When I moved in, things were cool. I already knew the neighborhood so I wasn’t expecting to be grabbing Sunday brunch with friends in the area. But I also wasn’t expecting to be dealing with what I will call “special” neighbors, cat burglars, and other critters, literally. The first time I became a bit suspicious of my dwelling was when my super, who was also my super at my last place, gave me the rundown on my neighbors. He told me a couple of the apartments on my floor were empty besides the quiet guy to the left of me and the old lady on the right who I didn’t have to worry about — just don’t loan her money. When he said that I thought, I don’t ever plan on that being a discussion we would have. But just the next week we were having a completely different one.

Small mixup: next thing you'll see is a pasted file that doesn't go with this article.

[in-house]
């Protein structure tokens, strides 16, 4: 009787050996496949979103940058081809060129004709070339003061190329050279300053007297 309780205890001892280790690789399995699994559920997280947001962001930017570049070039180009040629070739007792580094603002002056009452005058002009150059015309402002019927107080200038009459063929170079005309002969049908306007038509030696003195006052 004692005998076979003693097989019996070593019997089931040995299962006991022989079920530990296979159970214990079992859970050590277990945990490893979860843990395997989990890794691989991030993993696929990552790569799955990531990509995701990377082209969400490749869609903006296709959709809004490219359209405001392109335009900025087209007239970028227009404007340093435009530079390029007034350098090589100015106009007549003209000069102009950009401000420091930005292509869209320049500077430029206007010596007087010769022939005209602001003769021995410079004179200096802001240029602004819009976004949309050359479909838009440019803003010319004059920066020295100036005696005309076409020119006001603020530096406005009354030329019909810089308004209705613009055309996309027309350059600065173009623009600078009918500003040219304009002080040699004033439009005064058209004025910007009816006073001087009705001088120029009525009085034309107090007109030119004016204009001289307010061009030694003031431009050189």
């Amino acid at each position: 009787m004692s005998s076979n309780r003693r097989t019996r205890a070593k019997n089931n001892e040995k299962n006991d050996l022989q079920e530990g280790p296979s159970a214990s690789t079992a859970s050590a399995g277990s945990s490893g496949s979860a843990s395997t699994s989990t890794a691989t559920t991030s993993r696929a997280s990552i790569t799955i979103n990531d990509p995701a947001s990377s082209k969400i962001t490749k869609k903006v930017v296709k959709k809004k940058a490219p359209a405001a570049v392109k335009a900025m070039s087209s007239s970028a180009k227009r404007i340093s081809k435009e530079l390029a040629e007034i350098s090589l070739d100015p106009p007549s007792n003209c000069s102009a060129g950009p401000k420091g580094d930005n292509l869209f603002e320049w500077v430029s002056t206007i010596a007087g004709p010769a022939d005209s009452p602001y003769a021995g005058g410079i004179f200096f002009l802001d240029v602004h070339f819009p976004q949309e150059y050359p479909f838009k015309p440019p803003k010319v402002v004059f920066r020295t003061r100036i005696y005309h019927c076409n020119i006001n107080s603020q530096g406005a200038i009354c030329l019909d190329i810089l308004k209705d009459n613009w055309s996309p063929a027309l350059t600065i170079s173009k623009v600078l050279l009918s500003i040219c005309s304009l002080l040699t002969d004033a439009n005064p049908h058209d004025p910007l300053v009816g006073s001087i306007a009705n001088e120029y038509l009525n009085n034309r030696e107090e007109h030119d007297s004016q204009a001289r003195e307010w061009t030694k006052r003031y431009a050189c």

When I received an email notification that my package from Target had been delivered I was prepared to have to pick it up from the local post office because of it’s size. What I wasn’t prepared for was the lady to the right of me yelling “hey. hey I have your package ” when I came home. Part of me was happy I wouldn’t have to go to the post office now, the other half was like, umm I don’t know you and I didn’t ask you to do this. What was also uncomfortable was that my neighbor, whose name I still don’t know, would not allow me to enter her apartment and get my package, she insisted on carrying it out to me. Fine, I understand wanting your privacy, despite the fact that we’re talking about the same woman who basically took my property, but when she wouldn’t even stop at the door to set my box down and instead pushed her way into my place, I was on edge. She commented on how nice my place was and all I could think was, if this lady breaks in my apartment and sells my stuff for cash it’s going to be on.